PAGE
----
PHWOAR! A term used to express desire, but also a term somehow apt (and not for the same reason) for describing the feeling I get every time I’m behind the wheel of my Aussie-made FG XR6 Turbo sedan.
Starting with the exterior, Ford finally got this right with the FG series. There are curves and angles in all the right places that give a properly sporty look without overdoing it. The honeycomb grille is a neat touch. The 19-inch rims (part of the optional Luxury Pack) fill out the guards perfectly, although by today’s standards they could be considered dated in design. Twin exhausts would have put the icing on top for the exterior package but unfortunately it was not to be.
Moving inside, the interior is simple, functional and most of all extremely spacious. As a fairly tall person this is the only car I’ve ever owned where my left leg doesn’t rest against the centre console. This is actually more amazing than it sounds! Reviews claim a high driving position but to me it feels sporty enough once the seat is lowered (the raised centre console contributes to the sporty feeling), although the VF Commodore does have the edge in this respect. Lack of an auto-up drivers side window is a small gripe.
The Luxury Pack gives the interior leather seats and door trims (both with blue stitching), carbon-fibre look dash trims, colour ICC screen, matte black ICC surround, dual-zone climate control, premium sound and a pretty awesome sports steering wheel. This pack is absolutely essential for anyone looking for a used XR6 Turbo; it really lifts the interior look and ambience above the base model, keeps it modern enough even in 2017 (without being all ‘bling’ like a VF Commodore) and is arguably nicer than the G6ET’s interior (which is trying a bit too much to be luxury in my opinion). Also worth having is the optional Tech Pack that gives Bluetooth phone and auxiliary/iPhone inputs.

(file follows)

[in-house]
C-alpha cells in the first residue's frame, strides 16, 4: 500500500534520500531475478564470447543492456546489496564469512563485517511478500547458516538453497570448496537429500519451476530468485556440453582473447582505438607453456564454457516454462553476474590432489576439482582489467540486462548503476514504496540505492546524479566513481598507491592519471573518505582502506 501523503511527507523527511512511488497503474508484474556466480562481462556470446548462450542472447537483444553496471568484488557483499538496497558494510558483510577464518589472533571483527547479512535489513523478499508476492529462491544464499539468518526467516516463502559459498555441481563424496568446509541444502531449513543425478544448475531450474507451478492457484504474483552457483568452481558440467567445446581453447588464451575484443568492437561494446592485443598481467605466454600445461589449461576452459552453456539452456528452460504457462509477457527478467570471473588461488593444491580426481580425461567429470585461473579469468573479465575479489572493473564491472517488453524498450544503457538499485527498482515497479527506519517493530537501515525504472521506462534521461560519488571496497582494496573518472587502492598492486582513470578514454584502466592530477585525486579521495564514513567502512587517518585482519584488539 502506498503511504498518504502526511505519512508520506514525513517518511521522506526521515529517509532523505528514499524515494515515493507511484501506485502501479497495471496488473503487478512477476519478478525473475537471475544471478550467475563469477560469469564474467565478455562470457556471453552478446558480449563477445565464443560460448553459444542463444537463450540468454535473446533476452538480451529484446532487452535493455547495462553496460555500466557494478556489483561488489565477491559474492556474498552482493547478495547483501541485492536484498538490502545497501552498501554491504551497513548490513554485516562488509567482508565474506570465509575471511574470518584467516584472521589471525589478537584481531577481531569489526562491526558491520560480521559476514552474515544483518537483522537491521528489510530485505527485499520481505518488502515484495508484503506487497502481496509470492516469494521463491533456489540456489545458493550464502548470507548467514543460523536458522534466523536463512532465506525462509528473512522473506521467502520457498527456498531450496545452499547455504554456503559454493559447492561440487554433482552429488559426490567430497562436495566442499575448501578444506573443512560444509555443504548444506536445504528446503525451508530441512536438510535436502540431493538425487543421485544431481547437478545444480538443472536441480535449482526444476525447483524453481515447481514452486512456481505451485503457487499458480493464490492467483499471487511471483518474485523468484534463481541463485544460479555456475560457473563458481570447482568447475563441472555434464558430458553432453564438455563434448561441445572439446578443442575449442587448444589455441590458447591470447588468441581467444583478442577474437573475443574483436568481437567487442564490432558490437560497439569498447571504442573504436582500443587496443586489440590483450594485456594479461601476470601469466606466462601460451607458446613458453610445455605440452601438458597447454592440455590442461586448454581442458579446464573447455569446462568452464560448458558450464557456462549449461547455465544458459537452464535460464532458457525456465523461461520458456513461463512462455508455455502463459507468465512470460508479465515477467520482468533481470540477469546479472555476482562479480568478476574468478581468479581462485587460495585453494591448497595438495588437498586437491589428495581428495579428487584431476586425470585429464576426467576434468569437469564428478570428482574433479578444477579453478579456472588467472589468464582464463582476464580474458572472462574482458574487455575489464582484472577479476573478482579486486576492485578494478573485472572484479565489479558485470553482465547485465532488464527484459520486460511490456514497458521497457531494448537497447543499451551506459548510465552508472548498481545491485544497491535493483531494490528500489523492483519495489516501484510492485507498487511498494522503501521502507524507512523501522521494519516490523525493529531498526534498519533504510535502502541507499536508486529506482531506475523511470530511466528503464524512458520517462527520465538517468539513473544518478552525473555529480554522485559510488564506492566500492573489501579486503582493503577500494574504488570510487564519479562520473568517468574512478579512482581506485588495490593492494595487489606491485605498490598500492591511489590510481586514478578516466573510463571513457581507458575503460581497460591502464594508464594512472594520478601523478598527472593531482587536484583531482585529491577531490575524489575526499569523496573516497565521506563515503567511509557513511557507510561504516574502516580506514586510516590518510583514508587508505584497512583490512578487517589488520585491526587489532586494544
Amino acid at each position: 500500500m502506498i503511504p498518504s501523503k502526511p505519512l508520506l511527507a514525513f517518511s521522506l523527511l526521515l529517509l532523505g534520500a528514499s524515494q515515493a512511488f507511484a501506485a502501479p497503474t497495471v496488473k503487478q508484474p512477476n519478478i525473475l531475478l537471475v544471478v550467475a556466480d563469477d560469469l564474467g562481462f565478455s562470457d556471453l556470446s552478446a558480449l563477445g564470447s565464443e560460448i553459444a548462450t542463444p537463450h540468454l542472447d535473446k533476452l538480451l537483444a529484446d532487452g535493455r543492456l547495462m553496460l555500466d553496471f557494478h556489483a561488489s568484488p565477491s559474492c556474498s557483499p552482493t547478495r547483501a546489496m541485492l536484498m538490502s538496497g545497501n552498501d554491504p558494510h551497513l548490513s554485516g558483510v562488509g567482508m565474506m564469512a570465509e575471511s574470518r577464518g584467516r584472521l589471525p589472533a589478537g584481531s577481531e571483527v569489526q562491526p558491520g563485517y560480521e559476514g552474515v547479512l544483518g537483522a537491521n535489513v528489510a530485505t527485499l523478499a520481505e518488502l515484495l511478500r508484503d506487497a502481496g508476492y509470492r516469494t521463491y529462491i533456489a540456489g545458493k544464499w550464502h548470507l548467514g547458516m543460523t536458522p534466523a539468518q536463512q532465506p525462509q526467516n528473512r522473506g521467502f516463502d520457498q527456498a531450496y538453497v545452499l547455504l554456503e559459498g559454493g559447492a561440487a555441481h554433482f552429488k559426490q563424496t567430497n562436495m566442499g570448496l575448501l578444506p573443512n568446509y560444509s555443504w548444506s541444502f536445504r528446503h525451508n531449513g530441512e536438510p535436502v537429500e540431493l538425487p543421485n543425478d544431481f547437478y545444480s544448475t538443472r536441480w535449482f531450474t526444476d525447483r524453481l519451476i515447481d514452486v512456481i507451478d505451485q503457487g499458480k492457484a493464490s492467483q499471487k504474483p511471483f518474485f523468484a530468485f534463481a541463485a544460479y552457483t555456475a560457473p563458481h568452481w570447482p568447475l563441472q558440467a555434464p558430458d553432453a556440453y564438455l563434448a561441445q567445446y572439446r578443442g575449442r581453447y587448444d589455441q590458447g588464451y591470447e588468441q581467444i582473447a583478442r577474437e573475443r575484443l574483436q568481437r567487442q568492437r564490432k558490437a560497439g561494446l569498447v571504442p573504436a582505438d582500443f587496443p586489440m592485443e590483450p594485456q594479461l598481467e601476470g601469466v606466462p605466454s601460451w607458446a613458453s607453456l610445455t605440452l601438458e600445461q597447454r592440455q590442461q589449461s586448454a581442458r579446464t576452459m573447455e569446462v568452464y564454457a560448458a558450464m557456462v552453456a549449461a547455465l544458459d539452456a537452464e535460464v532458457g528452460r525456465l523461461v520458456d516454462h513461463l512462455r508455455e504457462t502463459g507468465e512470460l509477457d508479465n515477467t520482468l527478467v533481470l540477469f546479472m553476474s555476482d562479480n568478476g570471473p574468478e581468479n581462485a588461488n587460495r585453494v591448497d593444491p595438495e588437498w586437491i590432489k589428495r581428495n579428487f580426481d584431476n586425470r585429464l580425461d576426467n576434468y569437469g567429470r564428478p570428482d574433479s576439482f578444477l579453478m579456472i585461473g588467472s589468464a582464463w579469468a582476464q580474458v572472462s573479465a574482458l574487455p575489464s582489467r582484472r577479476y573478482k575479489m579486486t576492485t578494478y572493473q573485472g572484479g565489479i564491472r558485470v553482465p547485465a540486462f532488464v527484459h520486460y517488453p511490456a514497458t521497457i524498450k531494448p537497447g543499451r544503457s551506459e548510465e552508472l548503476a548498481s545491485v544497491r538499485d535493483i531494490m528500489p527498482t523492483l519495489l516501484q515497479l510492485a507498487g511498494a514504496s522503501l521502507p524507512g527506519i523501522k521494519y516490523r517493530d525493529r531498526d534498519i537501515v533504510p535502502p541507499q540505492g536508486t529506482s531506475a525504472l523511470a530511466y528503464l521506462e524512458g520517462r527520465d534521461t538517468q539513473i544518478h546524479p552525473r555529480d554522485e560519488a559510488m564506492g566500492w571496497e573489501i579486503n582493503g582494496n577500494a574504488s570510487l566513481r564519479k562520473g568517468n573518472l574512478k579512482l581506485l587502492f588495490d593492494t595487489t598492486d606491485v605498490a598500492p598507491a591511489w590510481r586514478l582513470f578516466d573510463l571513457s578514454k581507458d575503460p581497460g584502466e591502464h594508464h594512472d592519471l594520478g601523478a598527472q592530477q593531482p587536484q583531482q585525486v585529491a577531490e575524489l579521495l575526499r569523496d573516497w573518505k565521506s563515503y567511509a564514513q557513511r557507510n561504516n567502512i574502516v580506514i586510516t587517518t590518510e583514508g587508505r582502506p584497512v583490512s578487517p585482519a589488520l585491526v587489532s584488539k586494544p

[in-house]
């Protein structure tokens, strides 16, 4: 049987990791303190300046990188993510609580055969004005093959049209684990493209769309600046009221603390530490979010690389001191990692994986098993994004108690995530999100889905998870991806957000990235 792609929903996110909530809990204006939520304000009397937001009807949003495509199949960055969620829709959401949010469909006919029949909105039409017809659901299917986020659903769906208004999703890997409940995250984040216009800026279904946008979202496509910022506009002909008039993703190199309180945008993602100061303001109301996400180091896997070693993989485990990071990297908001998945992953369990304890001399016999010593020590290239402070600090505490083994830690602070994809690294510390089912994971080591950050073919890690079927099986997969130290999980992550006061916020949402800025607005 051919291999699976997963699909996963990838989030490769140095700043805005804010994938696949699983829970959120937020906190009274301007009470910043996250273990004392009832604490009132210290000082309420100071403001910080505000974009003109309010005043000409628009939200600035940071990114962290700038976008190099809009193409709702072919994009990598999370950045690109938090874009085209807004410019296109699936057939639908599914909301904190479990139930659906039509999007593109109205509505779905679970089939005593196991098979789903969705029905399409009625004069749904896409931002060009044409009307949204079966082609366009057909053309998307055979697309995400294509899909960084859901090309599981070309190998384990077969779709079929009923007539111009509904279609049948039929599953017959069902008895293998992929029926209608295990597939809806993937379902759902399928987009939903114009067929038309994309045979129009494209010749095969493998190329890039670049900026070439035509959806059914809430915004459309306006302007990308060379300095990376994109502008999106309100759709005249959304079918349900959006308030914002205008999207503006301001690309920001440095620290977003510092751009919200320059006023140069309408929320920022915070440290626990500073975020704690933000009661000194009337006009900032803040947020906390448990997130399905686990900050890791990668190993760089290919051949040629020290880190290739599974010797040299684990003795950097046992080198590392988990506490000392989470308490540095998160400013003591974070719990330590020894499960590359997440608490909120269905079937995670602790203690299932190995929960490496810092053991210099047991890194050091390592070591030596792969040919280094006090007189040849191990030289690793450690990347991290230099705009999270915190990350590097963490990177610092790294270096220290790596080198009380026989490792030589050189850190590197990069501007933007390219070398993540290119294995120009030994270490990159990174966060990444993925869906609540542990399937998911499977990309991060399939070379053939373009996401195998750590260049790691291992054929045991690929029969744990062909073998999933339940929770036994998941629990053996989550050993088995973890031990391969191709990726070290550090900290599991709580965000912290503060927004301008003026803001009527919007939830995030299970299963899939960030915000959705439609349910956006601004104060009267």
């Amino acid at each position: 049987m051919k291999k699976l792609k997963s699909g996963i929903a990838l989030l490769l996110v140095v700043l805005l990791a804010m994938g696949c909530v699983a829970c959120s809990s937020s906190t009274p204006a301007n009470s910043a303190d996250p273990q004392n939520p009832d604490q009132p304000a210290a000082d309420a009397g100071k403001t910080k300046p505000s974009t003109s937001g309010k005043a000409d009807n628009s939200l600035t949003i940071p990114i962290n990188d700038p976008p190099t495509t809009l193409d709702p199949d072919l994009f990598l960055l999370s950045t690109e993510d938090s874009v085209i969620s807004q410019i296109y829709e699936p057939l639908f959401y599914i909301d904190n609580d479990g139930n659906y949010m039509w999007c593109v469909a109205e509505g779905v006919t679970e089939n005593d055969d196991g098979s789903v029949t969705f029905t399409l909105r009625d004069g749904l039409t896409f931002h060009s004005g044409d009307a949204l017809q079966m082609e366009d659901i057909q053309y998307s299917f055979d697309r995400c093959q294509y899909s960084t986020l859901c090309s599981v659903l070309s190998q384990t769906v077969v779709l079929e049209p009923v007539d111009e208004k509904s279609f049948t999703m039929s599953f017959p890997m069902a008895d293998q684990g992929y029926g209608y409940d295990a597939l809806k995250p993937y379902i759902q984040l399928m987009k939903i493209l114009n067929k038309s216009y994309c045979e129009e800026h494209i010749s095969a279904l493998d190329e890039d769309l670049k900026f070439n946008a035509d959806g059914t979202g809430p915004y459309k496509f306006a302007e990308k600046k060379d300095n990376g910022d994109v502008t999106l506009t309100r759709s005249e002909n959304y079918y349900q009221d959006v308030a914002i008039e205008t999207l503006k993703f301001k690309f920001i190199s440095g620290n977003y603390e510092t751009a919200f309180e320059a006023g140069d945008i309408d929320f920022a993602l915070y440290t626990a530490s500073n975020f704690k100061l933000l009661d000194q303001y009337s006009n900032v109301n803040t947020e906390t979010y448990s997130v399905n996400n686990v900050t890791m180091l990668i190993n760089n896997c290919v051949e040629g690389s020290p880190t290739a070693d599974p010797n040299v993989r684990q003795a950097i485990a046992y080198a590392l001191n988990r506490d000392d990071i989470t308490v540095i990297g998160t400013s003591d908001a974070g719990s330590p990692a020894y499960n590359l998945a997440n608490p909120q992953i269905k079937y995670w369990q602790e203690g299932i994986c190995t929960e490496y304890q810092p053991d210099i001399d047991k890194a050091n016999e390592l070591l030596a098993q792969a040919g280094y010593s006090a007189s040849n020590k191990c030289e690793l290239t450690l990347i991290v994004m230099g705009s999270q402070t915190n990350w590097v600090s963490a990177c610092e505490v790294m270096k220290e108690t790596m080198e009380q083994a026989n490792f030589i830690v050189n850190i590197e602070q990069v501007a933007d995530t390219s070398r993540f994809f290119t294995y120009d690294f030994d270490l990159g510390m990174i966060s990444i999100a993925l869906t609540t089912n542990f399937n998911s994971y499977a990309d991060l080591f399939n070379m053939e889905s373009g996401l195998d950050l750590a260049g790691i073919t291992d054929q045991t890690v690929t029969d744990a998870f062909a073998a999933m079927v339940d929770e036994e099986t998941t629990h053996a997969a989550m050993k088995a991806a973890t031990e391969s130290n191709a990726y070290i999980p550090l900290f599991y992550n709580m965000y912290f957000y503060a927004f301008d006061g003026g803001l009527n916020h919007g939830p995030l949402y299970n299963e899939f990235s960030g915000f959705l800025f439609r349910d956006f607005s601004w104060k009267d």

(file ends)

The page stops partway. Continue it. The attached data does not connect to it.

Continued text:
Now to talk about the highlight of this car – putting the pedal to the metal! With 270kW of turbo power and 533Nm of torque, this car accelerates harder than Usain Bolt chasing girls in a nightclub. The rush of speed is phenomenal – oddly I’m not yet bored of the power delivery of this car, it really is that good. Turbo lag is minimal and the six speed ZF auto gearbox shifts very smoothly. Putting the car into ‘Performance Mode’ makes a world of difference and the note from the six-cylinder engine starts to become quite addictive. This car is brutal even in stock form.
Most professional car reviews go into great detail on handling but let’s be realistic – how many average drivers actually get their car to a track or a quiet and twisty country road? Better yet, how many people actually have the skill to drive their car at anything close to its handling limits? In the past I considered handling as important as power but I’ve come to realise that straight line speed is what I derive the most enjoyment from, because it’s what I have the opportunity to experience 99 per cent of the time. From accelerating away at the lights to coming on to a freeway on-ramp, putting the foot down occasionally is simply fun, especially so in a XR6 Turbo. And speed limits do not need to be broken to enjoy it.
Nonetheless what I can positively say for the ride is that the suspension soaks up bumps better than any other car I’ve owned (and I’ve only ever owned performance-oriented cars) and the steering feels well weighted taking into account the size of the car.
A good condition, unmolested FG XR6 Turbo can be picked up for around $20k these days and for my mind that is an absolute bargain for what you get. Loads of power and space, affordable maintenance costs and the feeling of driving one of the last great Australian-made cars – now that’s a winning combo!